I hope you enjoyed my presentation, and please take time to check out my links in the sidebar for my books and such… I am working on 2014 Calendars and will be doing some presales on those, so email me at email@example.com if you are interested in knowing more. When they are finished, I will post an album showing the pages of the calendars.
I also recently came out with the 3rd edition of my Trout Lake and Beyond Book, 12 x 12 with 4 new pages of this years Aurora photos and others. They would make wonderful Christmas Presents!
4 thoughts on “Views along the Climber’s Trail on Mount Adams”
During one of my visits to my sister and her husband in Yakima, I was tooleying around trying to figure out how to get closer to Mt. Adams and do some hiking and photographing. I never could figure out how to do that (I’m not even sure I had a map). After reading this blog post with all of your wonderful pictures (I LOVE those flower photos), I now know of some trails and can use Googlemaps to figure out a route to get there. Thanks for the information and the beautiful post!
Rebecca you are welcome, and please if you do get up this way let me know! I would love to go up there with you if possible, or at least meet up with you along the way.
To GET HERE: Basically, you start with getting to Trout Lake, Washington, which has some wonderful treats available such as Huckleberry Smoothies OR Milkshakes, as well as a wonderful rustic grocery store (Trout Lake Grocery). To get to Bird Creek Meadows, take the right fork at the gas station as you get into the tiny town. Stay to the right on the next two main turns, and Mount Adams Highway turns into the 82 road and turns to gravel a few miles from town. which changes name again as it crosses onto Yakama Nation lands and becomes Bird Creek Road. However, there really are not many signs indicating all that! There are however a couple signs along the way for Bird Creek Meadows. When you get to a big bulletin board at the bottom of the hill go left up the hill. the last 5 miles are small bumpy dirt road, with occasional nasty rocky areas that people have lost oil pans on before, so go slow and careful and most any car can make it up there. When you get to Mirror Lake, there is a pay station for entry fees, which are $5.00 a vehicle and good for 5 days. Camping fees are another $10.00 and include 12 pieces of firewood. There is also a fishing permit available…. you do not need Washington state fishing licence here. A Yakama Ranger, my dear friend Richard Canapo, has a trailer here at Mirror Lake and is a good person to ask for directions and hike suggestions. He has free maps available from the Tribes, clearly showing the Meadows trails and their mileage.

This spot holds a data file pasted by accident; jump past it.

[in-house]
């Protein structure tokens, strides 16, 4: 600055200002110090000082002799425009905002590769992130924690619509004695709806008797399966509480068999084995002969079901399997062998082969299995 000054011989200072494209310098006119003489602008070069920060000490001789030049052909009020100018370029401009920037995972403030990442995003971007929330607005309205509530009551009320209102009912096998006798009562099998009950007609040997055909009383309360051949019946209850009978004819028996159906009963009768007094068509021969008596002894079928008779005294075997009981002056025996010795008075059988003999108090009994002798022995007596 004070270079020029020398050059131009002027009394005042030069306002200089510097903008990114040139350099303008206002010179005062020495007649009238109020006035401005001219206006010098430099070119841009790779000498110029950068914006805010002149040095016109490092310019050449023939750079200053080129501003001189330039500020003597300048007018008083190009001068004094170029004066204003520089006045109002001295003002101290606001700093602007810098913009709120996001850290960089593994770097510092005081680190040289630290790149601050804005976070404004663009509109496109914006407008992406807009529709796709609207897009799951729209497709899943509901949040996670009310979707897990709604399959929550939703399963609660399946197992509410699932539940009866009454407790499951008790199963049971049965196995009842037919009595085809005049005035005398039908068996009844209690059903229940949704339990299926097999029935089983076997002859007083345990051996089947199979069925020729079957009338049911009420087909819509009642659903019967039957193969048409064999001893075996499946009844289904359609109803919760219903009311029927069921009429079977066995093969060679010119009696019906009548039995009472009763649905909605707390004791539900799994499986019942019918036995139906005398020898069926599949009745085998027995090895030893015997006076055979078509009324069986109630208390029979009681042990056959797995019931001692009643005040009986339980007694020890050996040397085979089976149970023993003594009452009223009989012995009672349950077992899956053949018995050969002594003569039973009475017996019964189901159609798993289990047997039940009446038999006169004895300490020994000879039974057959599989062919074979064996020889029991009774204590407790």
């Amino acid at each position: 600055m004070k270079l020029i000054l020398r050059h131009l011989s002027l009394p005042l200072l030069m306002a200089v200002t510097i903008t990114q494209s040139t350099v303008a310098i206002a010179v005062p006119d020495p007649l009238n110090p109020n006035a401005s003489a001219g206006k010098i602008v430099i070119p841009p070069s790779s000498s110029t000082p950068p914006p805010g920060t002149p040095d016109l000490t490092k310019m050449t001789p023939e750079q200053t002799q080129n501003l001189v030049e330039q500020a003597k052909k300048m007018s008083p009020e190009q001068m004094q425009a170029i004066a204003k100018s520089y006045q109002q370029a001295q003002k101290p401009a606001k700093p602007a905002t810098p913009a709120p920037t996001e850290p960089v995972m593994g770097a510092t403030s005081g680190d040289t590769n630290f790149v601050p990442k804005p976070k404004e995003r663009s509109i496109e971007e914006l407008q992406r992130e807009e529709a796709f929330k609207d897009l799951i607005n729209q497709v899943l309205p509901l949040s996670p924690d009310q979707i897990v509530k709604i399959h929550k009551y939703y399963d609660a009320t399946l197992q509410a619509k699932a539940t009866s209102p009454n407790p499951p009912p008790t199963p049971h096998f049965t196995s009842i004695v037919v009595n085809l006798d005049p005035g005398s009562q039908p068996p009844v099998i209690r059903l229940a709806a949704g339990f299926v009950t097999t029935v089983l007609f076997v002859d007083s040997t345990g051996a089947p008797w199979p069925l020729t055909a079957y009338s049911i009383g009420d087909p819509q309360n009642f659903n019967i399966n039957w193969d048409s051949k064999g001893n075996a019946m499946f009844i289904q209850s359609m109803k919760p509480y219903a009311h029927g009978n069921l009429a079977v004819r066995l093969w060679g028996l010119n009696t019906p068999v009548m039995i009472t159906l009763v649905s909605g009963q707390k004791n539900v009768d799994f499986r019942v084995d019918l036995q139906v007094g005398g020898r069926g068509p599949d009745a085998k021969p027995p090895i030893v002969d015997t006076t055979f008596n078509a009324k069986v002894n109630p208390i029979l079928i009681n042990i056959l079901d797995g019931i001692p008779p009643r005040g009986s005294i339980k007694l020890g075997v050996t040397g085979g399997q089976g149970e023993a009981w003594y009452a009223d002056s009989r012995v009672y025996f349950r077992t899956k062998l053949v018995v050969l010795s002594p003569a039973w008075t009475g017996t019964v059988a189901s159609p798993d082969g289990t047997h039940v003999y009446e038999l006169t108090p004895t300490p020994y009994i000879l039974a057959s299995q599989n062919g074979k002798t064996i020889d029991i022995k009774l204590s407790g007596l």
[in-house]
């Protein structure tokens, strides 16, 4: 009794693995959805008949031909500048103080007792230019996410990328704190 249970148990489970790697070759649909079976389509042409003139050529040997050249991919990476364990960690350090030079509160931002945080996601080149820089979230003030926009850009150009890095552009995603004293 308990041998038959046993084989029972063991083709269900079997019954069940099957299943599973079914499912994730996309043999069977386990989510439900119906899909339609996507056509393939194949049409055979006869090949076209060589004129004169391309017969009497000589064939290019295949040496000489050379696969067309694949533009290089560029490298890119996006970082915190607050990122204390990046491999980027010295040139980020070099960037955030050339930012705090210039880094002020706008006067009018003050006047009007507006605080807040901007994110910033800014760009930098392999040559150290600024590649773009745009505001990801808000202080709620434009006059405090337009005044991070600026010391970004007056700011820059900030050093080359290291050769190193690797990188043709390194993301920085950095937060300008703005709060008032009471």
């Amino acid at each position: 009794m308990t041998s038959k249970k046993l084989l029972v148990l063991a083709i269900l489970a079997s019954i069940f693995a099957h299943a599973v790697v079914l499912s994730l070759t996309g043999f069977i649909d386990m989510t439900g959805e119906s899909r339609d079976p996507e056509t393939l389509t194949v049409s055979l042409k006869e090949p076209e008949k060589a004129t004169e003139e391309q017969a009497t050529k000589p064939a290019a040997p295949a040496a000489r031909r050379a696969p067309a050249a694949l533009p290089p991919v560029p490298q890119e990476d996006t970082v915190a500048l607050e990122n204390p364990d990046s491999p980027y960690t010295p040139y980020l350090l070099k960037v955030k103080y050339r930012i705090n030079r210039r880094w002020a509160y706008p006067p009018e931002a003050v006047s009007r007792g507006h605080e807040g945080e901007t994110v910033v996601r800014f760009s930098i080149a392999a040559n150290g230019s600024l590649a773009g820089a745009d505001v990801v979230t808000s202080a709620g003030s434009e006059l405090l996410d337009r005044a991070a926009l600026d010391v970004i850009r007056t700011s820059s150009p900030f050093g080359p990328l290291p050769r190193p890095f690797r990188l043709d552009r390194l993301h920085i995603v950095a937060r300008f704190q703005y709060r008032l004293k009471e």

Wow, Darlisa, that looks like a great hike! Loved all the misshaped trees and the Gentian with the bee! New watermark on your photos too!
Cynthia thanks for taking the time to look and read! it really is a great hike, and different each week of the short growing season. Typically you cannot get up here until possibly mid or late July, some rare years by July 4, and the gates are locked again perhaps mid October, sometimes by the end of September if snows fall.